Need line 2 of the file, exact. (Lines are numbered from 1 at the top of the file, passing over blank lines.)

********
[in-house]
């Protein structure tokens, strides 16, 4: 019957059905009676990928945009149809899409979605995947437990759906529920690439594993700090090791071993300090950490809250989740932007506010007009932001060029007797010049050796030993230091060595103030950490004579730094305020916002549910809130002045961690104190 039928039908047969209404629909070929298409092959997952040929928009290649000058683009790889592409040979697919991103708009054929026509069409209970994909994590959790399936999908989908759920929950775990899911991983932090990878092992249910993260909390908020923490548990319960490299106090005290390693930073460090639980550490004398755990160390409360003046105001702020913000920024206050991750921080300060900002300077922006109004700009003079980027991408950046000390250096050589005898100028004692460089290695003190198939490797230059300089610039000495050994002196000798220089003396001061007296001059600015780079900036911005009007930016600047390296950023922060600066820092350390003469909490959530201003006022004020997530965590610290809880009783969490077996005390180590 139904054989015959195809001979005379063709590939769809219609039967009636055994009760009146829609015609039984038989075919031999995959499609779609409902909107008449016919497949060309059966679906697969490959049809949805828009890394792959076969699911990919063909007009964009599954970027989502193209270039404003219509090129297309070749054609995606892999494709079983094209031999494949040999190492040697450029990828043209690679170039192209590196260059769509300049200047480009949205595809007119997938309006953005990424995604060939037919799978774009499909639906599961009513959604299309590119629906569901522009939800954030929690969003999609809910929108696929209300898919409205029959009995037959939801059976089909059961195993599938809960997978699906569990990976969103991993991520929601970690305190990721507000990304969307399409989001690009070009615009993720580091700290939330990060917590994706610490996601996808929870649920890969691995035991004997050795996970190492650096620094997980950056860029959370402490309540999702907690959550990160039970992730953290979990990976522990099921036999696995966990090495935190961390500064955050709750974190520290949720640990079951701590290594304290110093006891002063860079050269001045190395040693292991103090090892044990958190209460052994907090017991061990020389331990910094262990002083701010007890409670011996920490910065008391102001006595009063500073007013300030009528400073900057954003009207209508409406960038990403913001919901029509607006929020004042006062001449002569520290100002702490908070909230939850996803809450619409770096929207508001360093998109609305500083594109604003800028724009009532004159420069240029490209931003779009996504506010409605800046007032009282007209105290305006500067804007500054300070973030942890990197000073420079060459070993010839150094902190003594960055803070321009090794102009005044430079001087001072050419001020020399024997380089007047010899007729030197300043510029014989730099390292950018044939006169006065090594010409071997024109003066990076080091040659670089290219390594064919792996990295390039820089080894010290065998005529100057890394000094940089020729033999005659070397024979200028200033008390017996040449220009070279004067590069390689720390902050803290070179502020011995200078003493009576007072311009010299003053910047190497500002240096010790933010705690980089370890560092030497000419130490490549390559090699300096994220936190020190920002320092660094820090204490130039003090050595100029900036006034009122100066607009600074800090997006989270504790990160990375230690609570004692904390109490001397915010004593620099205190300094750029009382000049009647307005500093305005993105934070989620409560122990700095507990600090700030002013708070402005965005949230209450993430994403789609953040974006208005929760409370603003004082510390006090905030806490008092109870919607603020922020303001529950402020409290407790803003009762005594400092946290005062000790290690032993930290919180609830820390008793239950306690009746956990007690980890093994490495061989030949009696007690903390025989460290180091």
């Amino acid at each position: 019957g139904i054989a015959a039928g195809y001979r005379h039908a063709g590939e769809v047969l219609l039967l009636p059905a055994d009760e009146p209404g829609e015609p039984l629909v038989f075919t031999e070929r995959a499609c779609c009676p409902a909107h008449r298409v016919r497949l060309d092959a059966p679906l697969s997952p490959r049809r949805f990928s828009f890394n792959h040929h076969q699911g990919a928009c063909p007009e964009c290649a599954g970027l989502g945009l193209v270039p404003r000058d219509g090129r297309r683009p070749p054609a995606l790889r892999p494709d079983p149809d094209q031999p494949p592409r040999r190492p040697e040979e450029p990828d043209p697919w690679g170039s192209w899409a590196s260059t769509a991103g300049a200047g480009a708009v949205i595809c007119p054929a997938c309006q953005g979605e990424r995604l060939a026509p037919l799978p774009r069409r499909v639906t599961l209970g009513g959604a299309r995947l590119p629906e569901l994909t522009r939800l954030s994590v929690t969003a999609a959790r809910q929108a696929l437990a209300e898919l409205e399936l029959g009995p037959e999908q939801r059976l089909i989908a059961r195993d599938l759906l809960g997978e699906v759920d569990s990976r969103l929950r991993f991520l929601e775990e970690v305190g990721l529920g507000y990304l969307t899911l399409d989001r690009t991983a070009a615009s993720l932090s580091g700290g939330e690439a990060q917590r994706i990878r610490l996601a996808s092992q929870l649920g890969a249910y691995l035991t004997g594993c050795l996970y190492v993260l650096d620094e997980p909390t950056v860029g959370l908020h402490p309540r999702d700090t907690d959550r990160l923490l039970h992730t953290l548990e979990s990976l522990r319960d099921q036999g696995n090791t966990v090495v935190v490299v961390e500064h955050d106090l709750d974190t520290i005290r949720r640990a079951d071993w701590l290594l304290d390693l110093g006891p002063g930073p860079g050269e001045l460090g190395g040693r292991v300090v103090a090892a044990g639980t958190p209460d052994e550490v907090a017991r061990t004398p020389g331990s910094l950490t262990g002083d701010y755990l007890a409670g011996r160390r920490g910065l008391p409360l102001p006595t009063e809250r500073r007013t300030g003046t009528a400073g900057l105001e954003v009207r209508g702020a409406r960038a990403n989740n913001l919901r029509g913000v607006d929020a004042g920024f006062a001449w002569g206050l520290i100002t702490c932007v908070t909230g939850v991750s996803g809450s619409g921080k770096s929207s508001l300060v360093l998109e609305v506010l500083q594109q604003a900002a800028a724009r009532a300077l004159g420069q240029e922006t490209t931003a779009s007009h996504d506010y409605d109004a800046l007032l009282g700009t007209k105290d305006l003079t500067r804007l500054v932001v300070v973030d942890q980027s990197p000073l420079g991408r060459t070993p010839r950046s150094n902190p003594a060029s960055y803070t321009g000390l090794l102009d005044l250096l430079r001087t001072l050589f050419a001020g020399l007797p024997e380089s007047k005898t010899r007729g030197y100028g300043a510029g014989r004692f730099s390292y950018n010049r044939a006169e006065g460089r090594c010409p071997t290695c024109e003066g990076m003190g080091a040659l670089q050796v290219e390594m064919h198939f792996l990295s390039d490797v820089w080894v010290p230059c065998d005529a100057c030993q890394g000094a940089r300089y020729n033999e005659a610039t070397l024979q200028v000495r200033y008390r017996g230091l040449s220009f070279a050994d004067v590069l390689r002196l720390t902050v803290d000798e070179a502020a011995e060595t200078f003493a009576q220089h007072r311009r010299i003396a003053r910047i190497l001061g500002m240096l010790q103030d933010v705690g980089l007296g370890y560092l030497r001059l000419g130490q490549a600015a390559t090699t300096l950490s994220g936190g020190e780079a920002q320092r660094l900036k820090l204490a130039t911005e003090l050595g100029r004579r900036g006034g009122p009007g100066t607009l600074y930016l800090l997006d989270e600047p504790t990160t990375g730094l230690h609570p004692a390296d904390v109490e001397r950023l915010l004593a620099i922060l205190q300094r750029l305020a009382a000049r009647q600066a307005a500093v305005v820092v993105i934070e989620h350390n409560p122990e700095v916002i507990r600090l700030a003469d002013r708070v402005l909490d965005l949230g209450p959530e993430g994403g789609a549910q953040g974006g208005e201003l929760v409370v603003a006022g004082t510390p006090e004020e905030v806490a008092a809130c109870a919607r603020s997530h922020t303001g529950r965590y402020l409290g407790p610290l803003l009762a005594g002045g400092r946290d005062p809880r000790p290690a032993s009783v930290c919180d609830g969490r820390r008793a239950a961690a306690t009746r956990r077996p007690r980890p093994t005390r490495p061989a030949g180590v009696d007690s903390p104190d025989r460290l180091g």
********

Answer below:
């Protein structure tokens, strides 16, 4: 019957059905009676990928945009149809899409979605995947437990759906529920690439594993700090090791071993300090950490809250989740932007506010007009932001060029007797010049050796030993230091060595103030950490004579730094305020916002549910809130002045961690104190 039928039908047969209404629909070929298409092959997952040929928009290649000058683009790889592409040979697919991103708009054929026509069409209970994909994590959790399936999908989908759920929950775990899911991983932090990878092992249910993260909390908020923490548990319960490299106090005290390693930073460090639980550490004398755990160390409360003046105001702020913000920024206050991750921080300060900002300077922006109004700009003079980027991408950046000390250096050589005898100028004692460089290695003190198939490797230059300089610039000495050994002196000798220089003396001061007296001059600015780079900036911005009007930016600047390296950023922060600066820092350390003469909490959530201003006022004020997530965590610290809880009783969490077996005390180590 139904054989015959195809001979005379063709590939769809219609039967009636055994009760009146829609015609039984038989075919031999995959499609779609409902909107008449016919497949060309059966679906697969490959049809949805828009890394792959076969699911990919063909007009964009599954970027989502193209270039404003219509090129297309070749054609995606892999494709079983094209031999494949040999190492040697450029990828043209690679170039192209590196260059769509300049200047480009949205595809007119997938309006953005990424995604060939037919799978774009499909639906599961009513959604299309590119629906569901522009939800954030929690969003999609809910929108696929209300898919409205029959009995037959939801059976089909059961195993599938809960997978699906569990990976969103991993991520929601970690305190990721507000990304969307399409989001690009070009615009993720580091700290939330990060917590994706610490996601996808929870649920890969691995035991004997050795996970190492650096620094997980950056860029959370402490309540999702907690959550990160039970992730953290979990990976522990099921036999696995966990090495935190961390500064955050709750974190520290949720640990079951701590290594304290110093006891002063860079050269001045190395040693292991103090090892044990958190209460052994907090017991061990020389331990910094262990002083701010007890409670011996920490910065008391102001006595009063500073007013300030009528400073900057954003009207209508409406960038990403913001919901029509607006929020004042006062001449002569520290100002702490908070909230939850996803809450619409770096929207508001360093998109609305500083594109604003800028724009009532004159420069240029490209931003779009996504506010409605800046007032009282007209105290305006500067804007500054300070973030942890990197000073420079060459070993010839150094902190003594960055803070321009090794102009005044430079001087001072050419001020020399024997380089007047010899007729030197300043510029014989730099390292950018044939006169006065090594010409071997024109003066990076080091040659670089290219390594064919792996990295390039820089080894010290065998005529100057890394000094940089020729033999005659070397024979200028200033008390017996040449220009070279004067590069390689720390902050803290070179502020011995200078003493009576007072311009010299003053910047190497500002240096010790933010705690980089370890560092030497000419130490490549390559090699300096994220936190020190920002320092660094820090204490130039003090050595100029900036006034009122100066607009600074800090997006989270504790990160990375230690609570004692904390109490001397915010004593620099205190300094750029009382000049009647307005500093305005993105934070989620409560122990700095507990600090700030002013708070402005965005949230209450993430994403789609953040974006208005929760409370603003004082510390006090905030806490008092109870919607603020922020303001529950402020409290407790803003009762005594400092946290005062000790290690032993930290919180609830820390008793239950306690009746956990007690980890093994490495061989030949009696007690903390025989460290180091």